Now, everything with the Rays centers on getting the taxpayers to build them a new stadium. Tropicana Field was designed by original owner Vince Naimoli. It is a charmless domed stadium located at the end of a peninsula, making it poorly accessible to most of the Tampa-St. Petersburg population. It rightfully stands as a monument of Floridian thoughtlessness & greed, with the TB Rays locked into a 30-year lease through 2027. Rays fans are annually bombarded with veiled threats from ownership to move, if the taxpayers don’t pitch in. 
Stuart Sternberg in a 2011Tampa Tribune interview said, “Every year that goes by increases the possibility that we won’t be here. If there is something inevitable, you have to deal with it. At some point, my partners in baseball are going to throw their hands up in the air and say, ‘enough is enough.’” 
A baseball fan’s advice to Stu Sternberg who is worth an estimated $800 million : try keeping your best players, and fill in on-the-field needs with (at least) mid-level contracts. If you always punt on C, 1B, DH, and LF; then you don’t score enough runs for your awesome pitching staff. That’s how you piss away chance after chance to win it all, with 70-80% of the talent already there.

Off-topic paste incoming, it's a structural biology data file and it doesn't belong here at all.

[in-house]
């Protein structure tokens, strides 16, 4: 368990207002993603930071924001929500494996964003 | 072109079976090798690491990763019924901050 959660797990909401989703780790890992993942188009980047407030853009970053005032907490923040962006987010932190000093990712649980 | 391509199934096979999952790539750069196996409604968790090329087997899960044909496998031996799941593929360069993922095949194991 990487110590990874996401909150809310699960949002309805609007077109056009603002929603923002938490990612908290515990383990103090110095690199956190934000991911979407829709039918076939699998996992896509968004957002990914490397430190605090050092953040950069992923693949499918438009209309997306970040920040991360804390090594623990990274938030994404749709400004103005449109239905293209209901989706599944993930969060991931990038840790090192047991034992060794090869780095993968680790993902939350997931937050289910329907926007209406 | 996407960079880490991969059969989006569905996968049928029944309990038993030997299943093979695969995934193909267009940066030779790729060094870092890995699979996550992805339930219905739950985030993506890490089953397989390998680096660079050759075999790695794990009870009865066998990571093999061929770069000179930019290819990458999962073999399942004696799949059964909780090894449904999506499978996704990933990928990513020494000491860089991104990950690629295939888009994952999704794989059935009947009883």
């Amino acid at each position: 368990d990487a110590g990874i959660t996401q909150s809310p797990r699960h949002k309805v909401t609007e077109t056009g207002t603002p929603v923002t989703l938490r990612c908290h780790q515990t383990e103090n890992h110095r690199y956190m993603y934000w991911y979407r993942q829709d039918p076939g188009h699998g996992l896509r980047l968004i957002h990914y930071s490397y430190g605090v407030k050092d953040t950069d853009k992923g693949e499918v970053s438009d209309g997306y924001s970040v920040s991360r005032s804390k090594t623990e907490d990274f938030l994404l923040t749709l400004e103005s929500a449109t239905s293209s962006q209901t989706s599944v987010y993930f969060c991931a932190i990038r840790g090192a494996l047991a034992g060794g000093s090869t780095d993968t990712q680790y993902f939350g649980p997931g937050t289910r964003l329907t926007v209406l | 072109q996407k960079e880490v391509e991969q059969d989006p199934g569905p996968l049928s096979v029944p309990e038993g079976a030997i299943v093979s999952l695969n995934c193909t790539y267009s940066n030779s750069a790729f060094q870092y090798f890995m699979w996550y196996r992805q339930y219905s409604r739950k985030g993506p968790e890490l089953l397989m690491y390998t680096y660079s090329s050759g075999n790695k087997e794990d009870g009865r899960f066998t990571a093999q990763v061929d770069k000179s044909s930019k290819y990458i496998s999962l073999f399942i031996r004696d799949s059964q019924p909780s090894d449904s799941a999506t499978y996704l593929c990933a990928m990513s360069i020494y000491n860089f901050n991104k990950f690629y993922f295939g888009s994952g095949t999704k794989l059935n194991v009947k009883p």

The Rays revolutionized team defense, proving Defensive Efficiency Rating (the percentage of batted balls in play, minus home runs, converted into outs) and other defensive sabermetrics to be superior in comparison to traditional defense metrics (errors, assists, put-outs, etc). Advanced metrics show the Rays defense at their peak (CF BJ Upton/ LF Carl Crawford era) was historically great.
Rays ownership & front office consistently played for tomorrow with arbitration eligibility, holding back its best prospects (even when they were desperately needed [see Desmond Jennings, Wil Myers]), in order to extend their peak seasons before free agency. Many players rightfully resented those tactics (see Upton & Crawford for sure), and considering the talent the Rays organization had, it seems a shame the front office never was allowed to value winning ahead of cost savings & revenue projections.